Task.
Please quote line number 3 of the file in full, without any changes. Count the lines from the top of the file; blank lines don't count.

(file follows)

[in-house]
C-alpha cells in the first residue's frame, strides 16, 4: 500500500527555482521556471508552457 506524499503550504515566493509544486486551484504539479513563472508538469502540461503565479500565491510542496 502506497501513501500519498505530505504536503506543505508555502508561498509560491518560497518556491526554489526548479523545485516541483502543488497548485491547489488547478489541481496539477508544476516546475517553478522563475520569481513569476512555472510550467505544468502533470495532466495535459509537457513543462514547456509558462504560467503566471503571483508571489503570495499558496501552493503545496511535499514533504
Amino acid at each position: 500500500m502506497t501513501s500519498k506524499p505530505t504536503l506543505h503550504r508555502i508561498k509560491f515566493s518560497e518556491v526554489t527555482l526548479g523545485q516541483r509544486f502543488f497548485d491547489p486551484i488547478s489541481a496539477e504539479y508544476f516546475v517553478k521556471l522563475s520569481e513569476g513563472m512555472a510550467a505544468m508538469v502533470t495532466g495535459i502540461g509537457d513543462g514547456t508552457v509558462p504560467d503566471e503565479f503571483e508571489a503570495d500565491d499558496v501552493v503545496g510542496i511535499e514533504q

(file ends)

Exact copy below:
Amino acid at each position: 500500500m502506497t501513501s500519498k506524499p505530505t504536503l506543505h503550504r508555502i508561498k509560491f515566493s518560497e518556491v526554489t527555482l526548479g523545485q516541483r509544486f502543488f497548485d491547489p486551484i488547478s489541481a496539477e504539479y508544476f516546475v517553478k521556471l522563475s520569481e513569476g513563472m512555472a510550467a505544468m508538469v502533470t495532466g495535459i502540461g509537457d513543462g514547456t508552457v509558462p504560467d503566471e503565479f503571483e508571489a503570495d500565491d499558496v501552493v503545496g510542496i511535499e514533504q